I'm actually working though some composite video in software code written for P1, getting timings, etc... ready for doing that task on this design as we have VGA support to start. Others will likely do some debugger, test framework stuff. And just play some too.
  • jmgjmg Posts: 15,144
    edited 2014-05-03 17:37
    Rayman wrote: »
    Personally, I think striving towards symmetry is a good thing.

    Sounds good to me too :)

    The removal of wasted bandwidth, by adding a simple TopUsedCog scanner, has perfect symmetry : all used COGS are equal.

    It even has a 100% backward compatible mode, by simply using Cog#16, (or a Config Enable flag) it behaves exactly as a present fixed 80ns pitch slot does. Users can make their P1+ behave as tho this feature does not exist, if they choose.

    Where this added user choice shines, is in those designs with fewer COGS, the HUB SLOT bandwidth can now go as low as 10ns.
    With the REP opcode ( and I'm not sure where Auto-Inc is in the mix?) software block move loops can be much faster than 80ns. (REP+AutoINC should make 10ns ?)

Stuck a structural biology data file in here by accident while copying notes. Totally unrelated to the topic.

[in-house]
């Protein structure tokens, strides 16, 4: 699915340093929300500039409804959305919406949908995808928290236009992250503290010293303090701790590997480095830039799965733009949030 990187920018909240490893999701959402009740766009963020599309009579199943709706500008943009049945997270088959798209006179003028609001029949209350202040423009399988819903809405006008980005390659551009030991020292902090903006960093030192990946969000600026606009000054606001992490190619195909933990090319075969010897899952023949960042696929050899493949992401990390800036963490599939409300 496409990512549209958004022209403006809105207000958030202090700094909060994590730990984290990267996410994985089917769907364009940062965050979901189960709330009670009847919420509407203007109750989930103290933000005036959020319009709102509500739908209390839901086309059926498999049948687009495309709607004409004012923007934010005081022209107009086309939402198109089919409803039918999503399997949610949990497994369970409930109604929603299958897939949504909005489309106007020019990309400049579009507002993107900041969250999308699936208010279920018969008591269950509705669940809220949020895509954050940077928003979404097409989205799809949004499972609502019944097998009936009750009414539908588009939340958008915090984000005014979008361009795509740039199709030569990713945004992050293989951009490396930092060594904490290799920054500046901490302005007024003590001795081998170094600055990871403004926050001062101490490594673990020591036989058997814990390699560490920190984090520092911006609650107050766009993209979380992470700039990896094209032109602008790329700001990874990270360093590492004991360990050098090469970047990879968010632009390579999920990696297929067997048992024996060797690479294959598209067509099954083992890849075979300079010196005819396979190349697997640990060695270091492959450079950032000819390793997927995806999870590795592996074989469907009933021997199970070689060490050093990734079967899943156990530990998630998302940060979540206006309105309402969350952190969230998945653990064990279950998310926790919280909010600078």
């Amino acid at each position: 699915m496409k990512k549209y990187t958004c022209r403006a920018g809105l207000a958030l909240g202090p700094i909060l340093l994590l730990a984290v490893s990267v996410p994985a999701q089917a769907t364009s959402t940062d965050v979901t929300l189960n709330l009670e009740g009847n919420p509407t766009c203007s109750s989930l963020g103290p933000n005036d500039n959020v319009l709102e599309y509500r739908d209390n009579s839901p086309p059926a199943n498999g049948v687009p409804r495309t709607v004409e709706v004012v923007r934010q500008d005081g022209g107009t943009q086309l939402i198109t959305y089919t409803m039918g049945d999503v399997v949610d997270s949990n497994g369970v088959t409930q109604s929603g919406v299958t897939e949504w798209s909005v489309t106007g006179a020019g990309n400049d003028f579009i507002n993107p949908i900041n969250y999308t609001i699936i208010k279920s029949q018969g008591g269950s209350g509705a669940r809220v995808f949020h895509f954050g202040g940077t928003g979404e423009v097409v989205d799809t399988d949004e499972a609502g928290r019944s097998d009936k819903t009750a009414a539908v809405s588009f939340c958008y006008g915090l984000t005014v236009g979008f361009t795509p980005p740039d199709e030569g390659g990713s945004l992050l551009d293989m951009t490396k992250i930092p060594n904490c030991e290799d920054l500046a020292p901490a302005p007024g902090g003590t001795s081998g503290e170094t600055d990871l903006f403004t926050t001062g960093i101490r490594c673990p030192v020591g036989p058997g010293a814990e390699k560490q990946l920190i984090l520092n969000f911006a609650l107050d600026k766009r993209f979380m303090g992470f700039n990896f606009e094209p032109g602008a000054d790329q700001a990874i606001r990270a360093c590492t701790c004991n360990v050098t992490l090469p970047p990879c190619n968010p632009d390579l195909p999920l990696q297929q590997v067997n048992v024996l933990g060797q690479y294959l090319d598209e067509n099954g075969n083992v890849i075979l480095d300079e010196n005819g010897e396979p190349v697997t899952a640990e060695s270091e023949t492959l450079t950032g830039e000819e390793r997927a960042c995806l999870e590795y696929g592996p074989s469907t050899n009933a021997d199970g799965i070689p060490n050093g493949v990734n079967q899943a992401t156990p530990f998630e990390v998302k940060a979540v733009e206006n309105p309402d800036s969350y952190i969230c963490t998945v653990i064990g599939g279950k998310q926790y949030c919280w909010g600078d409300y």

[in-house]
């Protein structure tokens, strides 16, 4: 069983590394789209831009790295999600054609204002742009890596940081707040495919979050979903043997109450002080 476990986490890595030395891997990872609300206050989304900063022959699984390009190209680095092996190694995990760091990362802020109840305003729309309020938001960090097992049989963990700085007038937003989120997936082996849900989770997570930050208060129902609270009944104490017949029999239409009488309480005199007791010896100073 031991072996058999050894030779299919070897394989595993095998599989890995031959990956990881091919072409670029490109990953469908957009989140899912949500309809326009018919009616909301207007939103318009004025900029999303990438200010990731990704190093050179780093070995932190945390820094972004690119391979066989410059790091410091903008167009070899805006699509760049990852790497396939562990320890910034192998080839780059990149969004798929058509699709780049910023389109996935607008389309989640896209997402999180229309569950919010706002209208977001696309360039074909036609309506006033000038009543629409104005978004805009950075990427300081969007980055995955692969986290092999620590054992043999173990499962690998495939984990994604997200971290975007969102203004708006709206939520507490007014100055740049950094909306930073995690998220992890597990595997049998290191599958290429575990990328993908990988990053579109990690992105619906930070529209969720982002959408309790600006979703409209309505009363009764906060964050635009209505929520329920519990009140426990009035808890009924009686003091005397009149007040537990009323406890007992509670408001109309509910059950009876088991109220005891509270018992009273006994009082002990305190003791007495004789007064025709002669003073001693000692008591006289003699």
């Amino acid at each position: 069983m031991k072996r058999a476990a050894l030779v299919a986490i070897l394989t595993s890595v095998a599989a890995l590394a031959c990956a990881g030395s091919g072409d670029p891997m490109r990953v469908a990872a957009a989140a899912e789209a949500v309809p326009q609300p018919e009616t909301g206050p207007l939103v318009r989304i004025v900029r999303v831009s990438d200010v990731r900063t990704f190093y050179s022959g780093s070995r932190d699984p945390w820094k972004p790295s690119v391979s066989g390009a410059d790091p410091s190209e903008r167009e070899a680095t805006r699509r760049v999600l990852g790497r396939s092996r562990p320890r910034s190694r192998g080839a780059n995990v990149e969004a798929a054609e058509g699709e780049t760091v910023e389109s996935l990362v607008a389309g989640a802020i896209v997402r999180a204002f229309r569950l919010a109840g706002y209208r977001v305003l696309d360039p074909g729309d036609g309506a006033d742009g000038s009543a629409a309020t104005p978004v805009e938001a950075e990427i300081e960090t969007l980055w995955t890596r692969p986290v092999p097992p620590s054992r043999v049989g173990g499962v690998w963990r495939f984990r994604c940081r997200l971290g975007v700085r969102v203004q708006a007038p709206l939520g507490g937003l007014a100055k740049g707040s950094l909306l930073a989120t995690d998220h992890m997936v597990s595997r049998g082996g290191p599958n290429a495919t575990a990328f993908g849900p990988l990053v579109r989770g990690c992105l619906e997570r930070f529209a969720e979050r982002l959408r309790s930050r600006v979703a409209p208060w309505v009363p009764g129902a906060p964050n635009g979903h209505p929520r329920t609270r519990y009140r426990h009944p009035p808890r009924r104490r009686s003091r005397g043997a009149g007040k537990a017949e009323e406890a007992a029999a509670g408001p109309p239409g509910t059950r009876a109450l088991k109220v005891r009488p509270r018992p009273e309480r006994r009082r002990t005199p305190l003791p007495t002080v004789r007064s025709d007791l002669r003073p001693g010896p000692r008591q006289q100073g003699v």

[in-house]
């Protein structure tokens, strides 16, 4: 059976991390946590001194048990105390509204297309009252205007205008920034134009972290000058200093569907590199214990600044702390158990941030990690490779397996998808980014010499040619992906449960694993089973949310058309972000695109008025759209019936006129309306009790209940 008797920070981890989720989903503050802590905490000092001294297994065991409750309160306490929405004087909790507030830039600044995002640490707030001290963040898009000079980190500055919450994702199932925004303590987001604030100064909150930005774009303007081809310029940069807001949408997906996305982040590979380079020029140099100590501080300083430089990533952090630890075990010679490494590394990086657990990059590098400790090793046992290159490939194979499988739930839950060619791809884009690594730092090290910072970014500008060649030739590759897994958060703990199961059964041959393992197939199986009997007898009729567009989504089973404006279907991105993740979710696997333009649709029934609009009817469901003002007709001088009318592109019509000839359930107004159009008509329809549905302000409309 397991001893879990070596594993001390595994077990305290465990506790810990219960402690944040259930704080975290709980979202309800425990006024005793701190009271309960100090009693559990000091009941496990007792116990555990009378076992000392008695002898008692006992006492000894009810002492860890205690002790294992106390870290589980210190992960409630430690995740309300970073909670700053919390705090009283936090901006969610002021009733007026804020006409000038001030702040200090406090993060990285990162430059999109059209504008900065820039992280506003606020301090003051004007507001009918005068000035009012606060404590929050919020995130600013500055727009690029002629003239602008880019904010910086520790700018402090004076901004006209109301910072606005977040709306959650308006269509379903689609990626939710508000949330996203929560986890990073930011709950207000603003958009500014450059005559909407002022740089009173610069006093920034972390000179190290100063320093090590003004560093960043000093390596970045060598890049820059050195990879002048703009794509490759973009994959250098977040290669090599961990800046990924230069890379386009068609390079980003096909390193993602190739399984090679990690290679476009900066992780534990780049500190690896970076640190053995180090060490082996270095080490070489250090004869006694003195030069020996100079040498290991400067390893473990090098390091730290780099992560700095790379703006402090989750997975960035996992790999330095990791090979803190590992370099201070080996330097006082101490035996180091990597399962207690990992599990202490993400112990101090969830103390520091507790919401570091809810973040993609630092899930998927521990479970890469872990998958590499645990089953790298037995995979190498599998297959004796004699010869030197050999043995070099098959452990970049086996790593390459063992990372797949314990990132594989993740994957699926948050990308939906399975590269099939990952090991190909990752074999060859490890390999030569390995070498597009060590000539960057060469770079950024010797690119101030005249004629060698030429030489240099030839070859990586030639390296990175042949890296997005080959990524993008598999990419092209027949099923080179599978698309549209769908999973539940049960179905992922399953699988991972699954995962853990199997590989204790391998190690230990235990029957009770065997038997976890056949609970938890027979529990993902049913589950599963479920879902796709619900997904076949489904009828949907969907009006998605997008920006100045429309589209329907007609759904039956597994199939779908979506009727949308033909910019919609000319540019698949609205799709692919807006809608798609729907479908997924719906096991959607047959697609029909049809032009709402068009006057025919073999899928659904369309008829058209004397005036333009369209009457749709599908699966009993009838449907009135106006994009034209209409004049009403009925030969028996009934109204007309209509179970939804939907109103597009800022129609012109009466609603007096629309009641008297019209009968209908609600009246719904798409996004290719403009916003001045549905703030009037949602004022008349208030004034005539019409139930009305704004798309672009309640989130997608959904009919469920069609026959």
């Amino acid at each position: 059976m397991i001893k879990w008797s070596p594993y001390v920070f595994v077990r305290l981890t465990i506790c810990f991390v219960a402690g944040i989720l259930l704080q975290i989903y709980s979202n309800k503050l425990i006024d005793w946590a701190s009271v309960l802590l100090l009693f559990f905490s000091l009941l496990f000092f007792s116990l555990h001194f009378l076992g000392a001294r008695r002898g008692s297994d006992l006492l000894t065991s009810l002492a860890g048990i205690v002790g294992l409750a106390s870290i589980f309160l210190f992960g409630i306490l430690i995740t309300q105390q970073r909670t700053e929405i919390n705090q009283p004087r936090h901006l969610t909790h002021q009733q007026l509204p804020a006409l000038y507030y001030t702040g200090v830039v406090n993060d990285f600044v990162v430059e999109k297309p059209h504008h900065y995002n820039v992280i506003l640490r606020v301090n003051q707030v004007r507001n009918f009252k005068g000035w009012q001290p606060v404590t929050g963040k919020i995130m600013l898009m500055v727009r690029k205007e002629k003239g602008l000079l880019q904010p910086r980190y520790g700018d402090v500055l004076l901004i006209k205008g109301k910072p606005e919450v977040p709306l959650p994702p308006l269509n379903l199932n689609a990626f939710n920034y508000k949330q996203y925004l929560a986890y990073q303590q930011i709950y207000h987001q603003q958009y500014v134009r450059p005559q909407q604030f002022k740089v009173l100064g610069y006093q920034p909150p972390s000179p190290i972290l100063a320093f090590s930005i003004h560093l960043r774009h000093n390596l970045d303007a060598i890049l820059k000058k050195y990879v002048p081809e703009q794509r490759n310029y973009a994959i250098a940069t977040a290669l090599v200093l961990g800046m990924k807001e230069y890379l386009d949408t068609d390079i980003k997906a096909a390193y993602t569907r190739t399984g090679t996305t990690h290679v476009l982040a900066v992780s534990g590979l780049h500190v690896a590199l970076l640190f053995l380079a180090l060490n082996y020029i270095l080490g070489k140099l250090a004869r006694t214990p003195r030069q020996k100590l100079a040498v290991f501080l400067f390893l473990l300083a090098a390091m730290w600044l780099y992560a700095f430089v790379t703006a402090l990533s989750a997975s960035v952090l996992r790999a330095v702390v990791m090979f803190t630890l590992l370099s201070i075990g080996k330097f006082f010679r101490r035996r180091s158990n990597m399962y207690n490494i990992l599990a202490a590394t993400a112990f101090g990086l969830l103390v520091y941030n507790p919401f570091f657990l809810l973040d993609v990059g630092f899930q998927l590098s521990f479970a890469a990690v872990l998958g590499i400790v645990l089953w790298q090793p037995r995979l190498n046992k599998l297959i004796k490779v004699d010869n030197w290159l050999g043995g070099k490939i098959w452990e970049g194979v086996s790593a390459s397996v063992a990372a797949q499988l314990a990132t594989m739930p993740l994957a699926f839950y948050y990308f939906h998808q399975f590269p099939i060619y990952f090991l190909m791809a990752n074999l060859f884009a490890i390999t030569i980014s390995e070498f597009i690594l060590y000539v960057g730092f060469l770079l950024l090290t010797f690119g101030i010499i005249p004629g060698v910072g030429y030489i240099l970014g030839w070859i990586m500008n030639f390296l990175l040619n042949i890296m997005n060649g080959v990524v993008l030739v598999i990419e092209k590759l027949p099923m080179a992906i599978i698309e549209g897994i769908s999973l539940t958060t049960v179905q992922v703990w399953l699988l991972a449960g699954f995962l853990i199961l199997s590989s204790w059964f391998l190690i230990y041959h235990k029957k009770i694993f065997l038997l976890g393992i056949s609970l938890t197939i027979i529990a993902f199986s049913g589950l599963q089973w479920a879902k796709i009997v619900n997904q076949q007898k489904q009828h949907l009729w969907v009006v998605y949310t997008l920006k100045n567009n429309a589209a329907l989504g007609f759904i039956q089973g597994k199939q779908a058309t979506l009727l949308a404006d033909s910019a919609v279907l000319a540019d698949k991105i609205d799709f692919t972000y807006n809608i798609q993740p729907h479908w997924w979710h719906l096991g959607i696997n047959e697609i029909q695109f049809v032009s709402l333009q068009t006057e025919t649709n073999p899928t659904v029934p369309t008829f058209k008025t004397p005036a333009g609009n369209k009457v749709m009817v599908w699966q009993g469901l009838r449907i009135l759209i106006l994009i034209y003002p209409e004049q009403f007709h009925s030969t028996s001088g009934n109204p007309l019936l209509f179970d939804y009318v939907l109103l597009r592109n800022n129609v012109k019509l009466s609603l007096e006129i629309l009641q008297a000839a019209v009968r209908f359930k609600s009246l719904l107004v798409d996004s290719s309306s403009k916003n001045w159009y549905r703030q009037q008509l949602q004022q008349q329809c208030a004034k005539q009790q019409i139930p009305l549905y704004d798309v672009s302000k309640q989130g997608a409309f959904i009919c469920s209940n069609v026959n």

On a device with a 10ns cycle time, a fixed 80ns pitch is slow, in P1+ terms.

    Starting a design you know will use 6 COGS ? - easy, just make TopCog=6, for no changes in timing during testing.
    Clocks can be lower for the same Bandwidth, saving system power.
    Rayman wrote: »
    This idea of a cog stealing hub cycles seems to introduce a severe asymmetry with not much benefit.

    You will be pleased to learn that in the above, there is no stealing at all, and no asymmetry - so there are no concerns.

    Even adding Hub Slot Pair sharing, I coded a safe-floor version, again no stealing, so no asymmetry surprise concerns.

    Summary of designs tested:

    TopUsedCog scan is very simple and has no speed or wider design impact, in the sense of flags.